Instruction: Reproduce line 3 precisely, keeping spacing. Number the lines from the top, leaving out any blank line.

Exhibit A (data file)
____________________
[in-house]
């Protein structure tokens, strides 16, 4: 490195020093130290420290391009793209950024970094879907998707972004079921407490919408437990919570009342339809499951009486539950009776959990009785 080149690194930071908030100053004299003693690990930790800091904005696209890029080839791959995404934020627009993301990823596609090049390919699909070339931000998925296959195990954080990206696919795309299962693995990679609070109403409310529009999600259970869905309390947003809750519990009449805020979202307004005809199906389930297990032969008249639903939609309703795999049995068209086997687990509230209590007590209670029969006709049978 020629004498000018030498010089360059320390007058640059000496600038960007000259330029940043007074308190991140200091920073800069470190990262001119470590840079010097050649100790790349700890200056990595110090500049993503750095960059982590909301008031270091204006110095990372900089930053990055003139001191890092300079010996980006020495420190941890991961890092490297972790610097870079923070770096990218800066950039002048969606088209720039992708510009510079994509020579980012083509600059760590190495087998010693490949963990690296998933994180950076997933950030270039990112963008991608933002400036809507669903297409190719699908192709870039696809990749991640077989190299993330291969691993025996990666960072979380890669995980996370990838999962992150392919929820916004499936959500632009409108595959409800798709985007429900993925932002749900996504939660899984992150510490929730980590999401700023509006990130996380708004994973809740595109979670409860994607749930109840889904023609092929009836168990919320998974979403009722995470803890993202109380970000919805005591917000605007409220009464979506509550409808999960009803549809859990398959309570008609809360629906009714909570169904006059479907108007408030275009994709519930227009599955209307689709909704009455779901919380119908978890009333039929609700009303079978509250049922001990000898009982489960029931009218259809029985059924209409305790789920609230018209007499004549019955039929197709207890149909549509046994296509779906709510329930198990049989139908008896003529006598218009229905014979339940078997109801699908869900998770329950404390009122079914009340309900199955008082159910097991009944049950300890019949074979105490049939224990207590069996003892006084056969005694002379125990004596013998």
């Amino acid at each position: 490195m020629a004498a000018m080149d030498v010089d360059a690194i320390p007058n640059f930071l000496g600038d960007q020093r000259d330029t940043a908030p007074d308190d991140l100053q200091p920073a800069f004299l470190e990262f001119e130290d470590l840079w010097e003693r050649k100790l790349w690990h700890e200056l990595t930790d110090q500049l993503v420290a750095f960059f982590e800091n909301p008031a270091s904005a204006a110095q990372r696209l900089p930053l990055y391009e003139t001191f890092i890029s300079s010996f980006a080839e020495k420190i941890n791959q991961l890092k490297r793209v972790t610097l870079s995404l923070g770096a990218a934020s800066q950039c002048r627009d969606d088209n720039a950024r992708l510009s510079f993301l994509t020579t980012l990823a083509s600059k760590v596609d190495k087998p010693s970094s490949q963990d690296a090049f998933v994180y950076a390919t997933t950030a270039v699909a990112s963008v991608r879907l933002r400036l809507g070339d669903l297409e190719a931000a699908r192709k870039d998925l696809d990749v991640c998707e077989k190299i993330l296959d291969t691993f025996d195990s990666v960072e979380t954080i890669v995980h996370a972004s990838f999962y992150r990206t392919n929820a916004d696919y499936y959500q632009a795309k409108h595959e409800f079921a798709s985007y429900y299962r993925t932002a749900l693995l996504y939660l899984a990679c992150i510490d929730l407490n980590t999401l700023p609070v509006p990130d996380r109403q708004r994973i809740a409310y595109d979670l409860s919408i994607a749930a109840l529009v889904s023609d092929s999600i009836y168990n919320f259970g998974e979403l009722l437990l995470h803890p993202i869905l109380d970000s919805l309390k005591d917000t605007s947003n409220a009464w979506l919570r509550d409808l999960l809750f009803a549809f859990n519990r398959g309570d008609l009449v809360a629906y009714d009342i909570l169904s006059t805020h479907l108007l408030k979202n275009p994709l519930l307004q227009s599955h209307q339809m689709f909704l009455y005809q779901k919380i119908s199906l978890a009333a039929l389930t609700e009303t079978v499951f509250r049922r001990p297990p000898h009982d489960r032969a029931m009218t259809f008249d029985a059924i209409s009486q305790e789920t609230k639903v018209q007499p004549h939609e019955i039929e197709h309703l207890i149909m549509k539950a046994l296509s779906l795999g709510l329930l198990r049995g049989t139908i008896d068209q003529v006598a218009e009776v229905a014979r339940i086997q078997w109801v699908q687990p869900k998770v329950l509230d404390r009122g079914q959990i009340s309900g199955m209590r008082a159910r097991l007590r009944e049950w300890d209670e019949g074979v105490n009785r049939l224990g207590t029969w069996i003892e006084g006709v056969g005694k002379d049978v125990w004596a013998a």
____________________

């Amino acid at each position: 490195m020629a004498a000018m080149d030498v010089d360059a690194i320390p007058n640059f930071l000496g600038d960007q020093r000259d330029t940043a908030p007074d308190d991140l100053q200091p920073a800069f004299l470190e990262f001119e130290d470590l840079w010097e003693r050649k100790l790349w690990h700890e200056l990595t930790d110090q500049l993503v420290a750095f960059f982590e800091n909301p008031a270091s904005a204006a110095q990372r696209l900089p930053l990055y391009e003139t001191f890092i890029s300079s010996f980006a080839e020495k420190i941890n791959q991961l890092k490297r793209v972790t610097l870079s995404l923070g770096a990218a934020s800066q950039c002048r627009d969606d088209n720039a950024r992708l510009s510079f993301l994509t020579t980012l990823a083509s600059k760590v596609d190495k087998p010693s970094s490949q963990d690296a090049f998933v994180y950076a390919t997933t950030a270039v699909a990112s963008v991608r879907l933002r400036l809507g070339d669903l297409e190719a931000a699908r192709k870039d998925l696809d990749v991640c998707e077989k190299i993330l296959d291969t691993f025996d195990s990666v960072e979380t954080i890669v995980h996370a972004s990838f999962y992150r990206t392919n929820a916004d696919y499936y959500q632009a795309k409108h595959e409800f079921a798709s985007y429900y299962r993925t932002a749900l693995l996504y939660l899984a990679c992150i510490d929730l407490n980590t999401l700023p609070v509006p990130d996380r109403q708004r994973i809740a409310y595109d979670l409860s919408i994607a749930a109840l529009v889904s023609d092929s999600i009836y168990n919320f259970g998974e979403l009722l437990l995470h803890p993202i869905l109380d970000s919805l309390k005591d917000t605007s947003n409220a009464w979506l919570r509550d409808l999960l809750f009803a549809f859990n519990r398959g309570d008609l009449v809360a629906y009714d009342i909570l169904s006059t805020h479907l108007l408030k979202n275009p994709l519930l307004q227009s599955h209307q339809m689709f909704l009455y005809q779901k919380i119908s199906l978890a009333a039929l389930t609700e009303t079978v499951f509250r049922r001990p297990p000898h009982d489960r032969a029931m009218t259809f008249d029985a059924i209409s009486q305790e789920t609230k639903v018209q007499p004549h939609e019955i039929e197709h309703l207890i149909m549509k539950a046994l296509s779906l795999g709510l329930l198990r049995g049989t139908i008896d068209q003529v006598a218009e009776v229905a014979r339940i086997q078997w109801v699908q687990p869900k998770v329950l509230d404390r009122g079914q959990i009340s309900g199955m209590r008082a159910r097991l007590r009944e049950w300890d209670e019949g074979v105490n009785r049939l224990g207590t029969w069996i003892e006084g006709v056969g005694k002379d049978v125990w004596a013998a």